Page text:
ridership. We have the frequency of service now that meets most people’s schedules and needs. What we need now are four or five modest capital projects that will provide our trains with a greater level of reliability (crossovers, double track segments, and improved flow of trains through Emeryville. For capacity, our growth needs are in longer trains during peak travel times, as this is the most cost effective way for us to accommodate a greater number of passengers. Caltrans standards had the foresight to call for station platforms that are adequate for 7 or 8 car trains, so longer trains are the most cost-effective way to increase capacity right now.

With 44 passenger trains on the line every weekday, 32 of them Capitol Corridor trains, conflicts are now less with freight trains than they are with other passenger trains, hence the need for the selected capital projects to improve flexibility of dispatching and flow of trains. This is so important I feel obligated to repeat the list I included in last month’s report.

For the Capitol Corridor, the key to improved reliability lies in the provision of four capital projects:

  • West Causeway universal crossovers (ability to pass/run around trainson the 16 mile run between Davis and Sacramento)
  • Benicia crossover (cuts the distance in half between Vista (Martinez) and Cordelia (Suisun) and the delay time in half when Main Track #2, the lower-level track at Bahia, is blocked by freight trains working the yards)
  • Emeryville Station tracks and the ‘Wimmer’ crossover (reverses one crossover at the north end of the station to permits parallel moves into and out of the Emeryville Station, greatly reducing congestion and extends the station-side track about a mile farther south, allowing between passing opportunities for passenger trains, and reducing the number of times passenger trains block freight trains into-and-out of the Port)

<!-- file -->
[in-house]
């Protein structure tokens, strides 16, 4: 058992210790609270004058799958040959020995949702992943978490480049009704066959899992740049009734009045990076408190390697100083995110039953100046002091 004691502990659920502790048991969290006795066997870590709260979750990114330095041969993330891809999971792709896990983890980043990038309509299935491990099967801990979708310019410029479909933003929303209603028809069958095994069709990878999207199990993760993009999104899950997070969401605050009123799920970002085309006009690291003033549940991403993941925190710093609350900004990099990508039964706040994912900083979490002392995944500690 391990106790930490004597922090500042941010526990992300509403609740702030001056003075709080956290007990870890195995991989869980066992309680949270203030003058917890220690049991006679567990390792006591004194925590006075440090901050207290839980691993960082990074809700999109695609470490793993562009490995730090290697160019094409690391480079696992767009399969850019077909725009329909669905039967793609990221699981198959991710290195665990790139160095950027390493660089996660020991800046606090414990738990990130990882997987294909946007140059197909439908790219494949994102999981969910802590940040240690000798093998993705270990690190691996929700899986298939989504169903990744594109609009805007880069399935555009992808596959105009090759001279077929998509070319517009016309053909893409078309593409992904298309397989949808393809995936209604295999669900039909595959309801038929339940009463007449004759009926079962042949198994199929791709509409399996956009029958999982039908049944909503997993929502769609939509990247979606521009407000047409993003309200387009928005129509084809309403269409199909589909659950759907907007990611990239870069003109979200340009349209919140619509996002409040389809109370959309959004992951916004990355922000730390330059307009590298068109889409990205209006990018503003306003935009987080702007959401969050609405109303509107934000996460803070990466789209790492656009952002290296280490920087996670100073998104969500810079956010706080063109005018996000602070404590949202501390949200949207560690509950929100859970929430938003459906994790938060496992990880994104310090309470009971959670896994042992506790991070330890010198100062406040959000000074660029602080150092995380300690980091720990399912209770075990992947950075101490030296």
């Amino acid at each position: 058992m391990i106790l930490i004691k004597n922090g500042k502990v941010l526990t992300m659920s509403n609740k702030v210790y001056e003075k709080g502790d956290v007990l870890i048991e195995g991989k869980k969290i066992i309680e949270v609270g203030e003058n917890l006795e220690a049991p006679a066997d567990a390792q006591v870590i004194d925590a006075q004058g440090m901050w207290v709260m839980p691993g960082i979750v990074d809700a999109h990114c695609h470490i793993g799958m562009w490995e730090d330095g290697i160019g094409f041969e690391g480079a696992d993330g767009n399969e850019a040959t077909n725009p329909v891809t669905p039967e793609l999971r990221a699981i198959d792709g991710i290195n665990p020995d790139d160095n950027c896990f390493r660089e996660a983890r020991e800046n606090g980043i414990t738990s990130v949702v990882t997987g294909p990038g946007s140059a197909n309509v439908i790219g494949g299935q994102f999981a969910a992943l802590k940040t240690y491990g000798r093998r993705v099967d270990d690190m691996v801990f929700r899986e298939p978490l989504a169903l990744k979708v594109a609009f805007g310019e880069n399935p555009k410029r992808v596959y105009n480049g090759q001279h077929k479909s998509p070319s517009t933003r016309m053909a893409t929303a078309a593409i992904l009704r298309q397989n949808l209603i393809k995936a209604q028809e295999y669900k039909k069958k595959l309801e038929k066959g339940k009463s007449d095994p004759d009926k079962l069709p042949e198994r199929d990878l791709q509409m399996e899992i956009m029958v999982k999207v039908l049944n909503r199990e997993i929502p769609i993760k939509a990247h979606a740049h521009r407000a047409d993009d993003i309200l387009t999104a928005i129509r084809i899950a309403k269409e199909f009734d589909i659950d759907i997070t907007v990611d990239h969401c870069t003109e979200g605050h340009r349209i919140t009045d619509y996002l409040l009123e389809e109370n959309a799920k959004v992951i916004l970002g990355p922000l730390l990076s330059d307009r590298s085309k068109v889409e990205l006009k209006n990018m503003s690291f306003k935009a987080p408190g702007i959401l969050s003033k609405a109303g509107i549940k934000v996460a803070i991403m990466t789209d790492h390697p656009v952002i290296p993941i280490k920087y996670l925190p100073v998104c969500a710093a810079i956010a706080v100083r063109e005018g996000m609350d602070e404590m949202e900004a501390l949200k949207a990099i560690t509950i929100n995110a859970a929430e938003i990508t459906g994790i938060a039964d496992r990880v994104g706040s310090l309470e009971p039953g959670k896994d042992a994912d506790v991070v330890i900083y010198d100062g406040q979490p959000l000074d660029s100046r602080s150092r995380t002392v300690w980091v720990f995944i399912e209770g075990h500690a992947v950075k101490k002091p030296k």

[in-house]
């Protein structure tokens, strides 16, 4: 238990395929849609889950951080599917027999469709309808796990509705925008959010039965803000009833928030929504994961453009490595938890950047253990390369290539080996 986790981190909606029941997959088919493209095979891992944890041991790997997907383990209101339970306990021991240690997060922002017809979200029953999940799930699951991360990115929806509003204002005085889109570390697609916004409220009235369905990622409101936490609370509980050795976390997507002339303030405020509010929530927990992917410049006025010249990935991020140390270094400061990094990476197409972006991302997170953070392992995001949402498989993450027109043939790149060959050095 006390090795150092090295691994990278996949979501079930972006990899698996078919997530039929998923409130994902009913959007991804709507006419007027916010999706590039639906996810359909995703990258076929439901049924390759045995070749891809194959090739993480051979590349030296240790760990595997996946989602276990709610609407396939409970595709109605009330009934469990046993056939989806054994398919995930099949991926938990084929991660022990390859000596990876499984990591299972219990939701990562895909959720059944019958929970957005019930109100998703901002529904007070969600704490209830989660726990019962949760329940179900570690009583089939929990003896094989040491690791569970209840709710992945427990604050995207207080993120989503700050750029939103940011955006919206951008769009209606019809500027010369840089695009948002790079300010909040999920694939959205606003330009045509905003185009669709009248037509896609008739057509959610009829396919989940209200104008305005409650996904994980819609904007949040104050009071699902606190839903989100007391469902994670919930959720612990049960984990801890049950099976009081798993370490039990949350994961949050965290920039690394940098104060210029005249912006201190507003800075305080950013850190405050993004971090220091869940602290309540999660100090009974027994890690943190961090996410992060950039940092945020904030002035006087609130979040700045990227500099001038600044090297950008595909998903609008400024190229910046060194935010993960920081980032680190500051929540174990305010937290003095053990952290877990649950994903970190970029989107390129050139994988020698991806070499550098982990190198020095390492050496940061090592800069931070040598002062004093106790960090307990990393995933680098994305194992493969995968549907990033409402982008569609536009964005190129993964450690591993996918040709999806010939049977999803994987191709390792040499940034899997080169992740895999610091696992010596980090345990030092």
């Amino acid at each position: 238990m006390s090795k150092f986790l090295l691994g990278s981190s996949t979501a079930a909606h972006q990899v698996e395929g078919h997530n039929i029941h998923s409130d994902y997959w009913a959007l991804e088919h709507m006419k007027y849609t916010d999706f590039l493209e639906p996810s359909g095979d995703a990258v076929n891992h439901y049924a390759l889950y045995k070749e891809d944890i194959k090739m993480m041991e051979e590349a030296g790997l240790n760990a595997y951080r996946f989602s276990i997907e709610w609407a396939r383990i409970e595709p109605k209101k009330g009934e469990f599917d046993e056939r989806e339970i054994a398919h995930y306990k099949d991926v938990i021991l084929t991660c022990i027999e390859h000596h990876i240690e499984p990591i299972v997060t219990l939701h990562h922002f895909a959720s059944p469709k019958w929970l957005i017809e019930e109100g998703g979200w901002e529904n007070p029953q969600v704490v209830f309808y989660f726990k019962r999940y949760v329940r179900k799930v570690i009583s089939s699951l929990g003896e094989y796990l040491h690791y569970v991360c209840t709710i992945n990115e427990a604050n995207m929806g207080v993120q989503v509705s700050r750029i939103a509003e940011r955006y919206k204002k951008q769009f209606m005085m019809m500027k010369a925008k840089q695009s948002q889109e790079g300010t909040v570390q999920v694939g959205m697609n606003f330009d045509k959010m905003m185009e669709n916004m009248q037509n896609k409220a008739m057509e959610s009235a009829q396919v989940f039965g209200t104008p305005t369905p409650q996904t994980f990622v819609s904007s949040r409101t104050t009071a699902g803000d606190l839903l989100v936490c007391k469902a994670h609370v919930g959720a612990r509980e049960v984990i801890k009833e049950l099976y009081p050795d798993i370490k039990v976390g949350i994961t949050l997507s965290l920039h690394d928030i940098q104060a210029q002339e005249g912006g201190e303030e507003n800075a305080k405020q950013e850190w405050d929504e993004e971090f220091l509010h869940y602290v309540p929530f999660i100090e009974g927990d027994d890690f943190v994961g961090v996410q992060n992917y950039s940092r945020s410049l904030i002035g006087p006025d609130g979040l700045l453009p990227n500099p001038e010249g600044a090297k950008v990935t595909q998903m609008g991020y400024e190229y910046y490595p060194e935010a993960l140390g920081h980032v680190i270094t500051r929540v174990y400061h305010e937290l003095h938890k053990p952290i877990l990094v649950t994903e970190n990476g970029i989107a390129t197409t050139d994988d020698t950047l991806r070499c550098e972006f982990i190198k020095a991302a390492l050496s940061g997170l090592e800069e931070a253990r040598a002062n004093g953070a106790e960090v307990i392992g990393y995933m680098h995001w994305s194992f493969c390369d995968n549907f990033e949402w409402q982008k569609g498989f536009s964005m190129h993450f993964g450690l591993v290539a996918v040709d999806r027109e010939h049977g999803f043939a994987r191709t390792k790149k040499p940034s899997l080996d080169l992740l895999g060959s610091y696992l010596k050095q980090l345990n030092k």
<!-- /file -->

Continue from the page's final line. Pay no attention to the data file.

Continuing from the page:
• Double track extension in Santa Clara County (extends double track north from ‘CP-Expressway’ to Great America Station area (or perhaps beyond), and provides and added crossover from the new main track north of CP- Coast to Main Track #1, permitting freights to occupy and pass other trains on the controlled siding between CP-Stockton and CP-Coast. This crossover will also be essential when the new downtown Santa Clara Station is completed with a platform directly serving UPRR Main Track #2.
  • Additional coach cars are increasingly required, and they are the key to the Capitol Corridor’s ability to both increase capacity (longer trains) and improve our cost recovery from fares ratio. The two rebuilt/leased Amtrak Superliner Cars arranged by Caltrans are helping bridge the gap during the overhaul process, and hopefully will get us through the ‘crunch period’ until the planned new cars are delivered 4 years or so hence.
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    Pacific Surfliners (September 2007):

    211,926 passengers +4.5% vs. 2006
    $3,699,601 +8.8% vs. 2006

    Fiscal Year (October 2006-September 2007)
    2,707,188 passengers +1.9% vs. 2006
    $46,788,081 +8.6% vs. 2006
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    San Joaquins: (September 2007)
    65,812 passengers +13.6% vs. 2006
    $1,592,753 -15.4% vs. 2006

    Fiscal Year (October 2006-September 2007)
    804,785 passengers +0.6% vs. 2006
    $24,544,160 +0.2% vs. 2006

    Eugene K. Skoropowski
    Managing Director
    Capitol Corridor Joint Powers Authority